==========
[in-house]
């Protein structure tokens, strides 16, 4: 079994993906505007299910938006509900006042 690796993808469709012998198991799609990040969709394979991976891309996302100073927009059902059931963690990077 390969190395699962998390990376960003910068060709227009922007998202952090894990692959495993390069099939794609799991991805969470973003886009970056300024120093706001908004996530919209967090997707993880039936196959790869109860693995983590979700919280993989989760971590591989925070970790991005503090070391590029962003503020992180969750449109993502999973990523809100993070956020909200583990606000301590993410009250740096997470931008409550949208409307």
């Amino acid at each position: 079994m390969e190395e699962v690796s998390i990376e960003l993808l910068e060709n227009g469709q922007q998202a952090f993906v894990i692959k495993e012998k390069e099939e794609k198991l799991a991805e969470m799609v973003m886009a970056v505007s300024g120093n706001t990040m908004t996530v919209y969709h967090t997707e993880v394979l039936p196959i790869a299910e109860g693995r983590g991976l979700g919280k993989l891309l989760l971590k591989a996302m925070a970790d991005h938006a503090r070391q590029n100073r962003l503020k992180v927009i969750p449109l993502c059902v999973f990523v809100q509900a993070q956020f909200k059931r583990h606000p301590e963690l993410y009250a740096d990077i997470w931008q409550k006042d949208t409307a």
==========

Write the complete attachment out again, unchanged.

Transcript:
[in-house]
């Protein structure tokens, strides 16, 4: 079994993906505007299910938006509900006042 690796993808469709012998198991799609990040969709394979991976891309996302100073927009059902059931963690990077 390969190395699962998390990376960003910068060709227009922007998202952090894990692959495993390069099939794609799991991805969470973003886009970056300024120093706001908004996530919209967090997707993880039936196959790869109860693995983590979700919280993989989760971590591989925070970790991005503090070391590029962003503020992180969750449109993502999973990523809100993070956020909200583990606000301590993410009250740096997470931008409550949208409307």
């Amino acid at each position: 079994m390969e190395e699962v690796s998390i990376e960003l993808l910068e060709n227009g469709q922007q998202a952090f993906v894990i692959k495993e012998k390069e099939e794609k198991l799991a991805e969470m799609v973003m886009a970056v505007s300024g120093n706001t990040m908004t996530v919209y969709h967090t997707e993880v394979l039936p196959i790869a299910e109860g693995r983590g991976l979700g919280k993989l891309l989760l971590k591989a996302m925070a970790d991005h938006a503090r070391q590029n100073r962003l503020k992180v927009i969750p449109l993502c059902v999973f990523v809100q509900a993070q956020f909200k059931r583990h606000p301590e963690l993410y009250a740096d990077i997470w931008q409550k006042d949208t409307a």